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List of Common Disabilities
Education is KEY
ADHD- A chronic condition including attention difficulty, hyperactivity, and impulsiveness. Attention Deficit Hyperactivity Disorder often begins in childhood and can persist into adulthood. It may contribute to low self-esteem, troubled relationships, and difficulty at school or work.
Autism- A serious developmental disorder that impairs the ability to communicate and interact. Common symptoms include difficulty with communication, difficulty with social interactions, obsessive interests, and repetitive behaviors.
Aphasia-A language disorder that affects a person's ability to communicate. Aphasia affects a person's ability to express and understand written and spoken language.
Cerebral palsy-A congenital disorder of movement, muscle tone, or posture. Symptoms include exaggerated reflexes, floppy or rigid limbs, and involuntary motions. These appear by early childhood.
Depression- The persistent feeling of sadness or loss of interest that characterizes major depression can lead to a range of behavioral and physical symptoms. These may include changes in sleep, appetite, energy level, concentration, daily behavior, or self-esteem. Depression can also be associated with thoughts of suicide.
Epilepsy- A disorder in which nerve cell activity in the brain is disturbed, causing seizures. During a seizure, a person experiences abnormal behavior, symptoms, and sensations, sometimes including loss of consciousness. There are few symptoms between seizures.
Dyslexia- A learning disorder characterized by difficulty reading. Symptoms include late talking, learning new words slowly, and a delay in learning to read.
ODD- The cause of oppositional defiant disorder is unknown but likely involves a combination of genetic and environmental factors. Symptoms generally begin before a child is eight years old. They include irritable mood, argumentative and defiant behavior, aggression, and vindictiveness that last more than six months and cause significant problems at home or school.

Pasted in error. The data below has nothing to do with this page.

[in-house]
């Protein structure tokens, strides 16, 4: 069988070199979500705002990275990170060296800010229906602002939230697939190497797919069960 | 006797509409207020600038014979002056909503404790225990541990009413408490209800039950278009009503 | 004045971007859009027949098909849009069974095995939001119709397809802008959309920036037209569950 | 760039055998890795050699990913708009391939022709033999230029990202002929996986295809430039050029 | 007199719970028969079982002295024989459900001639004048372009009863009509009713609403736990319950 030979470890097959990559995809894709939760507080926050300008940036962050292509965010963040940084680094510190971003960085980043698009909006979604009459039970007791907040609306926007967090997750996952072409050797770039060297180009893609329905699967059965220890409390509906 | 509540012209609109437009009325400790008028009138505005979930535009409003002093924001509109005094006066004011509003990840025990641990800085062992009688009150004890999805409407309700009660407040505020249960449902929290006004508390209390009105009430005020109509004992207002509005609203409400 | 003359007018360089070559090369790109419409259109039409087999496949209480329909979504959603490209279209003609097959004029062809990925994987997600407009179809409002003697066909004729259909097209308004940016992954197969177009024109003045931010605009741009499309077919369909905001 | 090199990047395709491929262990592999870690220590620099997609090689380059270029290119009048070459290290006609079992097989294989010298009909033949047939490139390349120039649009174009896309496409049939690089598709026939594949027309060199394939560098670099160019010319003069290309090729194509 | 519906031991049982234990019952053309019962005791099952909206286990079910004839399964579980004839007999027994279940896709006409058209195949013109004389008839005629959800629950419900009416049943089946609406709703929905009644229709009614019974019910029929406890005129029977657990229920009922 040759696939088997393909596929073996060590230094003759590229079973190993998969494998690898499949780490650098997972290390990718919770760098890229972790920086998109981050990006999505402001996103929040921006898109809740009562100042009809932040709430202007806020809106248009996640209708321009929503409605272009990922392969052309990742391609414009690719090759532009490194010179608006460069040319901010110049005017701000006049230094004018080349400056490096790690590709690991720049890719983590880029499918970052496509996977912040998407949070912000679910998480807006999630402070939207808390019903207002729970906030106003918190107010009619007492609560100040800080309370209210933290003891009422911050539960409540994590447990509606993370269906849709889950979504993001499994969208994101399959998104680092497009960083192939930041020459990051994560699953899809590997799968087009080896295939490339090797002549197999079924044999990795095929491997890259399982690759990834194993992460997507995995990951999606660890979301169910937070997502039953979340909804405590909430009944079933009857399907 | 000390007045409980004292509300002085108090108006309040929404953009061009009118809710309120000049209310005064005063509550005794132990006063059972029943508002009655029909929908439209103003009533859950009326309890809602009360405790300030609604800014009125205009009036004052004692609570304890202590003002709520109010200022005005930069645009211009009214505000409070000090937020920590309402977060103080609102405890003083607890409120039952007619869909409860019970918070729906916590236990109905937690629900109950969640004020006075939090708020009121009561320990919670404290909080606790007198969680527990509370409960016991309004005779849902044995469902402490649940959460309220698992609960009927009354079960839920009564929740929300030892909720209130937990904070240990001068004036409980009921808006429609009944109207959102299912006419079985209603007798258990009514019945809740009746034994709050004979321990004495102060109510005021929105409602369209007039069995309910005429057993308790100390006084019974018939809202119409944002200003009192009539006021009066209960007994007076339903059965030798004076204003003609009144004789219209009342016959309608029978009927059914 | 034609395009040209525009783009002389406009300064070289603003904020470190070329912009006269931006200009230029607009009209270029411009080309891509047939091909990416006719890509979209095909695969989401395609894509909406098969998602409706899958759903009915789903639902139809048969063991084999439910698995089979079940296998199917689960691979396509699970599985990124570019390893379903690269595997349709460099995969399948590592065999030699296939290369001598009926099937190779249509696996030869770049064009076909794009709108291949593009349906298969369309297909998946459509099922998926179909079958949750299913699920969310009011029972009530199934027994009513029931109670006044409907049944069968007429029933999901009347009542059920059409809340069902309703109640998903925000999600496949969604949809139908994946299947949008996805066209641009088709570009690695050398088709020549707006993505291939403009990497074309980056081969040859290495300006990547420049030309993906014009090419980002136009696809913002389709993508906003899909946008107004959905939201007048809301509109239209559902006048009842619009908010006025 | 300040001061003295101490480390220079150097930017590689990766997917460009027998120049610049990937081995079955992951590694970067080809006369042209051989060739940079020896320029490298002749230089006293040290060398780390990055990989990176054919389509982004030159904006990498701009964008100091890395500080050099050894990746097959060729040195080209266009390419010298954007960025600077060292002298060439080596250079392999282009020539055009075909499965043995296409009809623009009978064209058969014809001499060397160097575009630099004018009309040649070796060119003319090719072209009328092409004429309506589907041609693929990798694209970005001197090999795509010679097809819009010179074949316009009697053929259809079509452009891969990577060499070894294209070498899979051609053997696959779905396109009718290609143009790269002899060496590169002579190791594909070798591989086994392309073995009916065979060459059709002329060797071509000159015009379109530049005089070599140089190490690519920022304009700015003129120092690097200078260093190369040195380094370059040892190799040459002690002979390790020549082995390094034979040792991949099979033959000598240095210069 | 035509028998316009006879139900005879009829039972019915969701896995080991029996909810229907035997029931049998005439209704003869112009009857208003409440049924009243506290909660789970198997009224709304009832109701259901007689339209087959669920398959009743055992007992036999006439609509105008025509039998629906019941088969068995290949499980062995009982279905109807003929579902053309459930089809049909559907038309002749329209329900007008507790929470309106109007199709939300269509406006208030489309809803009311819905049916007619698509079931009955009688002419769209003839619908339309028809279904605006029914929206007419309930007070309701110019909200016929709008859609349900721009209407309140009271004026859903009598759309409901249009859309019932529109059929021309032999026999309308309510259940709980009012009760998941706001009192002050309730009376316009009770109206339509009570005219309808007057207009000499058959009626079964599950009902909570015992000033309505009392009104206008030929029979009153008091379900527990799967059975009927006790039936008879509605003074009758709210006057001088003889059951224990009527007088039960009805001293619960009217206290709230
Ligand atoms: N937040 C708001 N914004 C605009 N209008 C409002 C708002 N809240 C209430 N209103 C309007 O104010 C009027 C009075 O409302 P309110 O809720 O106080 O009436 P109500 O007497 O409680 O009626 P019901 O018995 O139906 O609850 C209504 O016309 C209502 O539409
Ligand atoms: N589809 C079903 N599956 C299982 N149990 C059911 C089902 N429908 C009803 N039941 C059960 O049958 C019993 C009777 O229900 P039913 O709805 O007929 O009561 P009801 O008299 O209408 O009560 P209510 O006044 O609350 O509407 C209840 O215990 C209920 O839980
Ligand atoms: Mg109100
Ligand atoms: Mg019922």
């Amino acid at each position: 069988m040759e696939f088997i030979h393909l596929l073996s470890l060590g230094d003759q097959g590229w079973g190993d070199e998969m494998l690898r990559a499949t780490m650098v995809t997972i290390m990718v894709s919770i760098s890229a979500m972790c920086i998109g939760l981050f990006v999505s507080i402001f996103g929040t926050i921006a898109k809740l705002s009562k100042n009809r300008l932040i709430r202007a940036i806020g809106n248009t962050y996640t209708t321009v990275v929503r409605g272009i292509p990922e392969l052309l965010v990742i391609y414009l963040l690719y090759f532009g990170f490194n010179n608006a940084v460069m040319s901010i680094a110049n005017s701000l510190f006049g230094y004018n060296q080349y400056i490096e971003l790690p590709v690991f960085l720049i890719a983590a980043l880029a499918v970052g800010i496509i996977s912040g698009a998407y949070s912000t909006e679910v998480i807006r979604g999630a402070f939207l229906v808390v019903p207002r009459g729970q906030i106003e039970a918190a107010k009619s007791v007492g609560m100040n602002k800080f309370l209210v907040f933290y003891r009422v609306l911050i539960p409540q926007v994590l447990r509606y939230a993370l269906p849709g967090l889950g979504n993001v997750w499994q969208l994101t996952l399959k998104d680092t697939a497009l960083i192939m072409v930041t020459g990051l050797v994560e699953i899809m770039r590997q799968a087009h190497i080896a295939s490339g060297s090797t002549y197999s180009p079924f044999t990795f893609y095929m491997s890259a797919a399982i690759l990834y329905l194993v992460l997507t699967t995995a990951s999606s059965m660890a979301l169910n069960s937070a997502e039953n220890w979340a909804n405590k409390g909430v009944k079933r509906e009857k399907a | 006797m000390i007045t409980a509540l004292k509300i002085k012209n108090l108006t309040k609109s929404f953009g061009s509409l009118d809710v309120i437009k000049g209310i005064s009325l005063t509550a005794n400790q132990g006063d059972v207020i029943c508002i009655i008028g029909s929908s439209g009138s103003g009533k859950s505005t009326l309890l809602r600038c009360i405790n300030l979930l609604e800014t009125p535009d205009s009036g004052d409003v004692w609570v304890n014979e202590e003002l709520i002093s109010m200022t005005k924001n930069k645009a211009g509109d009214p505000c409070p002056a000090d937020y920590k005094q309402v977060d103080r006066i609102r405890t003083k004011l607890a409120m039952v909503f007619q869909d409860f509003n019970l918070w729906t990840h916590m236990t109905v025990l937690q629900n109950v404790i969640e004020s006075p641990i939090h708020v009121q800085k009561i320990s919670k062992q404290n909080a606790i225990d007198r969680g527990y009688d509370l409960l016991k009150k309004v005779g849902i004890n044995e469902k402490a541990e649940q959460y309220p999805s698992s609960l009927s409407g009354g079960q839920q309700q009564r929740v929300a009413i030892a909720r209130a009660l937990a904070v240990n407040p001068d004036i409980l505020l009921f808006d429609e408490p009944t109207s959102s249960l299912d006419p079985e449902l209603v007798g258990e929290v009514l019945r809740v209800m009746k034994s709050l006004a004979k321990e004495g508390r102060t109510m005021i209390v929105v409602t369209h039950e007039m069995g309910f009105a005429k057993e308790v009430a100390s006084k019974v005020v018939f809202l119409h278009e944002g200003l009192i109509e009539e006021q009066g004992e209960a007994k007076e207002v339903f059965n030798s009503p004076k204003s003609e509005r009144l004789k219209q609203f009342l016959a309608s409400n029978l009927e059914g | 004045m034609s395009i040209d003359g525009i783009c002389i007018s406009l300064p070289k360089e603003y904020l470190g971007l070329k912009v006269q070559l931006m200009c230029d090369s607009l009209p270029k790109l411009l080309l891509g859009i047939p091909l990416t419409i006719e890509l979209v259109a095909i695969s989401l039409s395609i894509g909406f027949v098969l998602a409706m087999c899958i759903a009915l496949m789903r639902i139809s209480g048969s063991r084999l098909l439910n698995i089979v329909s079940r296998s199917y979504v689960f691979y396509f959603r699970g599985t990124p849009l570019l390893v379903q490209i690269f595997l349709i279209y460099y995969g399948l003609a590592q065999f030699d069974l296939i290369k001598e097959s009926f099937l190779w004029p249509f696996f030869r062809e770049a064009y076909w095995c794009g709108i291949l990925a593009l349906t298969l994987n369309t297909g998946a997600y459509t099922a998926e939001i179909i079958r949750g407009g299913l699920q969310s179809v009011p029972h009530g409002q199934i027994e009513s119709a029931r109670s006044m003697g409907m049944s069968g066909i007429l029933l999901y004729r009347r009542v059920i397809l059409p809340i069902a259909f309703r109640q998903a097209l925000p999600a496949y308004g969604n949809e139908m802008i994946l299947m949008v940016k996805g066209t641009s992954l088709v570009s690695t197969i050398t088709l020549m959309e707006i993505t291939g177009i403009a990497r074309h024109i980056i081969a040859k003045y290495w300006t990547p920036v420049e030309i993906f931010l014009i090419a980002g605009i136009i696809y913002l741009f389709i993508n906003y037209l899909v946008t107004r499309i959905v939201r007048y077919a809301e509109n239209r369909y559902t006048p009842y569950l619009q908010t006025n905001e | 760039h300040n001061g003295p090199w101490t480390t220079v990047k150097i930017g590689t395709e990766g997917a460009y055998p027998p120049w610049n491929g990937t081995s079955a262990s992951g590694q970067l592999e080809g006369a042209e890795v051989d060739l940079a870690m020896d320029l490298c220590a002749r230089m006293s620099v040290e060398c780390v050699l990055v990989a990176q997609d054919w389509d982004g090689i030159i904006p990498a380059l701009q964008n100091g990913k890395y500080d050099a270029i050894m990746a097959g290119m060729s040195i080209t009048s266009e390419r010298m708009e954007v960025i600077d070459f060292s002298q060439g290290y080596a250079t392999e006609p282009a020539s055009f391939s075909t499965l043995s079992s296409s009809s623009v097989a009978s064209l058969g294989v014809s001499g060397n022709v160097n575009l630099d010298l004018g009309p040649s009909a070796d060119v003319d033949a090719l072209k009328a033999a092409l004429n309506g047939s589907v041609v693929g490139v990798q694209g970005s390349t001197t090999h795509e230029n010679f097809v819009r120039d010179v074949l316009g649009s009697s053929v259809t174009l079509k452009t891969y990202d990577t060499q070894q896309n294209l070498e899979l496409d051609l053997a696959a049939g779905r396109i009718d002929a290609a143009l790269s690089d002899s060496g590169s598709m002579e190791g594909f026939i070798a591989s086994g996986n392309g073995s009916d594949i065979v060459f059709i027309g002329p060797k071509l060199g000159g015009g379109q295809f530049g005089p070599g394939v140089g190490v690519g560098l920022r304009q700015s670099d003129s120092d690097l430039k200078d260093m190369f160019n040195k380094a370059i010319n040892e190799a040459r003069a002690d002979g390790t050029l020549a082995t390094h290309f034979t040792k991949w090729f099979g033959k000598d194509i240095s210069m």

Anxiety- is a general term for several disorders that cause nervousness, fear, apprehension, and worrying. These disorders affect how we feel and behave and can cause physical symptoms.
Asperger Syndrome- Asperger syndrome is a condition on the autism spectrum, with generally higher functioning. People with this condition may be socially awkward and have an all-absorbing interest in specific topics.
Bipolar Disorder- A disorder associated with episodes of mood swings ranging from depressive lows to manic highs. Manic episodes may include symptoms such as high energy, reduced need for sleep, and loss of touch with reality. Depressive episodes may include symptoms such as low energy, low motivation, and loss of interest in daily activities. Mood episodes last days to months at a time and may also be associated with suicidal thoughts.
Down syndrome- Down syndrome is a genetic disorder caused when abnormal cell division results in extra genetic material from chromosome 21. Down syndrome causes a distinct facial appearance, intellectual disability, developmental delays, and may be associated with thyroid or heart disease
Dyscalculia- difficulty in learning or comprehending arithmetic, such as difficulty in understanding numbers, learning how to manipulate numbers, and learning facts in mathematics. It is generally seen as the mathematical equivalent to dyslexia.
Dyspraxia- A childhood developmental disorder marked by clumsiness in otherwise healthy kids. Symptoms include delays in sitting or walking. Children may find it difficult to jump or perform tasks such as tying shoelaces.
Intellectual disability- Below average intelligence and set of life skills present before age 18. The main symptom is difficulty thinking and understanding. Life skills that can be impacted include certain conceptual, social, and practical skills.
Sensory Processing Disorder- SPD is a condition in which the brain has trouble receiving and responding to information that comes in through the senses. Formerly referred to as sensory integration dysfunction, it is not currently recognized as a distinct medical diagnosis.
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